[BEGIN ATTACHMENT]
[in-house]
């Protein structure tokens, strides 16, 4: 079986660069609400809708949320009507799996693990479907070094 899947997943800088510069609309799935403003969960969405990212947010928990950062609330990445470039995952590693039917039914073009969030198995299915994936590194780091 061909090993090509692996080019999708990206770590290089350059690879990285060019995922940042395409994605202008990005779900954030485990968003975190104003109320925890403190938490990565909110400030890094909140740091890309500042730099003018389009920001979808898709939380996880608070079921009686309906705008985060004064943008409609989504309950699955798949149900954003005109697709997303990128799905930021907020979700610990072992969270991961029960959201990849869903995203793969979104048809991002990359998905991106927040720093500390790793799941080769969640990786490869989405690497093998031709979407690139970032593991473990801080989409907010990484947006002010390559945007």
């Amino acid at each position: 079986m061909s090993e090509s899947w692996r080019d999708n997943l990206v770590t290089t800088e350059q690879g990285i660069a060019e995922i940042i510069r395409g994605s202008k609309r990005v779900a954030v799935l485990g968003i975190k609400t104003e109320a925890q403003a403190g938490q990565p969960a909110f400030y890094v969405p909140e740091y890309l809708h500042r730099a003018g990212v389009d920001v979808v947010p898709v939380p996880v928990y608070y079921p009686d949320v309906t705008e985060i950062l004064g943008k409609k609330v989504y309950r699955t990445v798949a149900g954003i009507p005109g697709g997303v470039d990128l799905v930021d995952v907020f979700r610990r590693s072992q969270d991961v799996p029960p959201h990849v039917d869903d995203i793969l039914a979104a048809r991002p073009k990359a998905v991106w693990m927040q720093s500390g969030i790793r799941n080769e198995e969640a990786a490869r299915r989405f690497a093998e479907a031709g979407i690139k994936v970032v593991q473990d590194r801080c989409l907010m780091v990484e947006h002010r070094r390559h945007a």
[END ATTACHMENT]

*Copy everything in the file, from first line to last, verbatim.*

[in-house]
């Protein structure tokens, strides 16, 4: 079986660069609400809708949320009507799996693990479907070094 899947997943800088510069609309799935403003969960969405990212947010928990950062609330990445470039995952590693039917039914073009969030198995299915994936590194780091 061909090993090509692996080019999708990206770590290089350059690879990285060019995922940042395409994605202008990005779900954030485990968003975190104003109320925890403190938490990565909110400030890094909140740091890309500042730099003018389009920001979808898709939380996880608070079921009686309906705008985060004064943008409609989504309950699955798949149900954003005109697709997303990128799905930021907020979700610990072992969270991961029960959201990849869903995203793969979104048809991002990359998905991106927040720093500390790793799941080769969640990786490869989405690497093998031709979407690139970032593991473990801080989409907010990484947006002010390559945007």
């Amino acid at each position: 079986m061909s090993e090509s899947w692996r080019d999708n997943l990206v770590t290089t800088e350059q690879g990285i660069a060019e995922i940042i510069r395409g994605s202008k609309r990005v779900a954030v799935l485990g968003i975190k609400t104003e109320a925890q403003a403190g938490q990565p969960a909110f400030y890094v969405p909140e740091y890309l809708h500042r730099a003018g990212v389009d920001v979808v947010p898709v939380p996880v928990y608070y079921p009686d949320v309906t705008e985060i950062l004064g943008k409609k609330v989504y309950r699955t990445v798949a149900g954003i009507p005109g697709g997303v470039d990128l799905v930021d995952v907020f979700r610990r590693s072992q969270d991961v799996p029960p959201h990849v039917d869903d995203i793969l039914a979104a048809r991002p073009k990359a998905v991106w693990m927040q720093s500390g969030i790793r799941n080769e198995e969640a990786a490869r299915r989405f690497a093998e479907a031709g979407i690139k994936v970032v593991q473990d590194r801080c989409l907010m780091v990484e947006h002010r070094r390559h945007a």